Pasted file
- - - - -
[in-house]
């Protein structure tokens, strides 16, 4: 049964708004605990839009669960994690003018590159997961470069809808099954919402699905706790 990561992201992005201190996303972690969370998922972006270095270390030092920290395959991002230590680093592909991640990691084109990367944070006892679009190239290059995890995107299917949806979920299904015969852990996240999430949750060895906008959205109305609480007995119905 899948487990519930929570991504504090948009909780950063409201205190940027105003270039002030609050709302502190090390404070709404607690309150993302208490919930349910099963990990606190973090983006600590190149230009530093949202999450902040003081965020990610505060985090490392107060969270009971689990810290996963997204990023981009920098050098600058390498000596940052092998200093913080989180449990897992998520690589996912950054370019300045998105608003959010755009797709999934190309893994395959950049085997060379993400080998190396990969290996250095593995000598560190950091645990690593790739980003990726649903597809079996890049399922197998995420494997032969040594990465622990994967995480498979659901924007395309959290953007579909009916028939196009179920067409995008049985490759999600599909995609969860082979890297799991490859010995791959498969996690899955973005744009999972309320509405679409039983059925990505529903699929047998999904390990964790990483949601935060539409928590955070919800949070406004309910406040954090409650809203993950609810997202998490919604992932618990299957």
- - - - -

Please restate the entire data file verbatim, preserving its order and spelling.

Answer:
[in-house]
């Protein structure tokens, strides 16, 4: 049964708004605990839009669960994690003018590159997961470069809808099954919402699905706790 990561992201992005201190996303972690969370998922972006270095270390030092920290395959991002230590680093592909991640990691084109990367944070006892679009190239290059995890995107299917949806979920299904015969852990996240999430949750060895906008959205109305609480007995119905 899948487990519930929570991504504090948009909780950063409201205190940027105003270039002030609050709302502190090390404070709404607690309150993302208490919930349910099963990990606190973090983006600590190149230009530093949202999450902040003081965020990610505060985090490392107060969270009971689990810290996963997204990023981009920098050098600058390498000596940052092998200093913080989180449990897992998520690589996912950054370019300045998105608003959010755009797709999934190309893994395959950049085997060379993400080998190396990969290996250095593995000598560190950091645990690593790739980003990726649903597809079996890049399922197998995420494997032969040594990465622990994967995480498979659901924007395309959290953007579909009916028939196009179920067409995008049985490759999600599909995609969860082979890297799991490859010995791959498969996690899955973005744009999972309320509405679409039983059925990505529903699929047998999904390990964790990483949601935060539409928590955070919800949070406004309910406040954090409650809203993950609810997202998490919604992932618990299957």